2020 Thunderbolt Prize for Crime Writing: Winning Submissions
True Blue, by Kerry James
The River, by Richenda Rudman
The Late Guardian, by Roderick Makim
The Dead thing, by Eva Mustapic
"Monster in the Dark: The Murder of Betty Thomson Shanks" by Alyssa MacKay
The River, by Richenda Rudman
The Late Guardian, by Roderick Makim
The Dead thing, by Eva Mustapic
"Monster in the Dark: The Murder of Betty Thomson Shanks" by Alyssa MacKay
By Kerry James
‘I hafta go to the torlet, now,’ Nola said.
Mum shifted Johnnie, the toddler, around on her hip so his heels wouldn’t hit the bump in her front where the next one was now well on the way. She looked drained after a couple of hours of the weekly shop with us kids in tow.
‘There’s no toilet around here, pet.’
‘There is a torlet, across the park.’
‘That’s a norful place, Nola. You’ll need someone to go with you.’
Who? Marlene, the eldest, was down the street with the shopping list, and probably gossiping with the sales girls who weren’t much older than she was. Mervyn, below her in our line-up of kids, hadn’t come to help, which was typical of him. I came next. Then there was Sharon, who was above Nola, but still only just going on eight.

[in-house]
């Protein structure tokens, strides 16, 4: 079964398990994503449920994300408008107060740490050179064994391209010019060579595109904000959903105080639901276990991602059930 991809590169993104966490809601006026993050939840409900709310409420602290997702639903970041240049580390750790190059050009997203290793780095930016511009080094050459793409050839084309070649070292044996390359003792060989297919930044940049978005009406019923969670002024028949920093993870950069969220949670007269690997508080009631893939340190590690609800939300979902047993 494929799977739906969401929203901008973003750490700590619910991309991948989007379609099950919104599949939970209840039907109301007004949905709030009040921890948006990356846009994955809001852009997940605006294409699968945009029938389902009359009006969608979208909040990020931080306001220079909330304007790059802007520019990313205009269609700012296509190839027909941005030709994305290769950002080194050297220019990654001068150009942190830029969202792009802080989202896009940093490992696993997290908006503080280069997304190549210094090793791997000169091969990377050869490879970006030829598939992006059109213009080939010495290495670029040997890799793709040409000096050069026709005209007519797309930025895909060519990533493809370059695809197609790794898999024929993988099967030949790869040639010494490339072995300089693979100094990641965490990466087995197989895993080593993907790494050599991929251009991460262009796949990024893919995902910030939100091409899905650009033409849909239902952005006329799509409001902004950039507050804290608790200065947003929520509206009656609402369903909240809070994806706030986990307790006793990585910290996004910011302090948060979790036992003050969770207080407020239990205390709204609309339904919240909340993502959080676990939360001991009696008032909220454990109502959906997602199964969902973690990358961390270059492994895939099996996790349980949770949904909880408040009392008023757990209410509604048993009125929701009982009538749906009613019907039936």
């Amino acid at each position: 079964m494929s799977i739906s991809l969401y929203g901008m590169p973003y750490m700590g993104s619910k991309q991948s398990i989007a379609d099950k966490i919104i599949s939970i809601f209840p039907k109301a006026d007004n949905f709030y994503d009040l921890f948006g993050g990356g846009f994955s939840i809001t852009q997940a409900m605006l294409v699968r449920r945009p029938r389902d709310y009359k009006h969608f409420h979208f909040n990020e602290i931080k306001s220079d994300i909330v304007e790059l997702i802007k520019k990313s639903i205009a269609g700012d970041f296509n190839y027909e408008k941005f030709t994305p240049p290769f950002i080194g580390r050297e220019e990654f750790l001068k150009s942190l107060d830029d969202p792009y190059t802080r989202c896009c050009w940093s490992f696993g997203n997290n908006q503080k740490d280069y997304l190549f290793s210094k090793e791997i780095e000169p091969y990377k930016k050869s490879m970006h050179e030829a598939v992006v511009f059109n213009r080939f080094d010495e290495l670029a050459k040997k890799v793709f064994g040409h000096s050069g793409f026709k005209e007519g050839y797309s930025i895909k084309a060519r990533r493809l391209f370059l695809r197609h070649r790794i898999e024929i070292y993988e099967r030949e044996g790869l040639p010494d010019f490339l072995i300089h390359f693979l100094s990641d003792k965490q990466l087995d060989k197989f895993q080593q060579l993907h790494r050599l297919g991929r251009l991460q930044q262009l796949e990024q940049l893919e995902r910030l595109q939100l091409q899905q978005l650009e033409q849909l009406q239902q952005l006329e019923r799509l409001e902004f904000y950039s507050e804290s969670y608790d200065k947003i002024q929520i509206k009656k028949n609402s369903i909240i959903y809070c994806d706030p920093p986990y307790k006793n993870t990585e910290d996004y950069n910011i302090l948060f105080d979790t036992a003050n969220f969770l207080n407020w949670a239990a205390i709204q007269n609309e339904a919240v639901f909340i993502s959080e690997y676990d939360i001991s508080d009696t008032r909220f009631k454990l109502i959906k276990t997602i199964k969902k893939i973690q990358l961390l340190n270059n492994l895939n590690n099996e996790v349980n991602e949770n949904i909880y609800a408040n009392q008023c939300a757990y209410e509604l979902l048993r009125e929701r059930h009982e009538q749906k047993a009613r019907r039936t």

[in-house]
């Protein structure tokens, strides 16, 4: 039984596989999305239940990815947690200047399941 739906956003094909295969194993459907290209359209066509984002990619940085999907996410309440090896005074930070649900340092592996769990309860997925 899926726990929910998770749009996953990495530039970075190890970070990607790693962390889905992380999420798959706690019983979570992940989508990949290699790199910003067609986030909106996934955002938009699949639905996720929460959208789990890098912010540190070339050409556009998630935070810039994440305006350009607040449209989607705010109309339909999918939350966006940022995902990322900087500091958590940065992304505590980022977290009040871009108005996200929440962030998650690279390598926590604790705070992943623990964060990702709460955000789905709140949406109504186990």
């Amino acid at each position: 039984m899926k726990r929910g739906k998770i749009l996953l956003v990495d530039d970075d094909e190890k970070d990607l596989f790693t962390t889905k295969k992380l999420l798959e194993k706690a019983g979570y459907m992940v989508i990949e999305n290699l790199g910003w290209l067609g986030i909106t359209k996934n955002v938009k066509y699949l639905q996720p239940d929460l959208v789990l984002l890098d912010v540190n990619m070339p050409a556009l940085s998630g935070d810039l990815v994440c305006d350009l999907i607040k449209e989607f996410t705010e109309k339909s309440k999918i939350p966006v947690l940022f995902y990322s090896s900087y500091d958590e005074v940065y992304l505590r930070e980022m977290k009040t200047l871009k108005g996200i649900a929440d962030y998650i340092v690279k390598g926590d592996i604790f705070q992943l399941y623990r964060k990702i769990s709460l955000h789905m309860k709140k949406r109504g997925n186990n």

With all these kids, you’d think there’d have be a man about, but dad was away again. This was our code for him doing time -- for six, or twelve, months. I lost track of how long, on account of the fact that he was so often not here, even when he wasn’t there. It was the pub, the dogs, the betting shop, or the dreaded garden shed. It seemed he only came home to plant another kid for mum to feed and care for before he was off again.
Mum’s tired eyes came to rest on me.
‘Sharlene, you’ll have to take Nola if she’s really bursting. But just look at you! Have you been at me new box of Reckitt’s Blue already? Bless me beads. If only one of youse kids was normal. You look like you’ve got on blue lipstick, and you’re drooling. A gob of blue’s dribbled right down yer front.’
‘Where I had me molar out hasn’t healed up yet. It keeps leaking.’
‘We paid that dentist good money, and he still done a lousy job. But why do you have to eat that bloody laundry blue-bag stuff for? It’ll kill you.’
‘I only used me teeth to tear the wrapper off to get at the square.’
‘What’s the big attraction?’
‘The wonderful colour: deep, bright, like the sky, and blue as heaven.’
Reckitt’s brilliant Blue laundry tablets did tend to get everywhere when I got hold of them, and relieved the grey haze of our lives. My pinafore was grey, Nola’s and Sharon’s smocks were grey, and Marlene’s dress was the same colour, although she’d brightened hers up with an old red belt she’d got hold of. Mum had been given a heap of curtaining material by a local charity, and she’d run up all our dresses. Otherwise, as she said, we’d have had nothing to wear.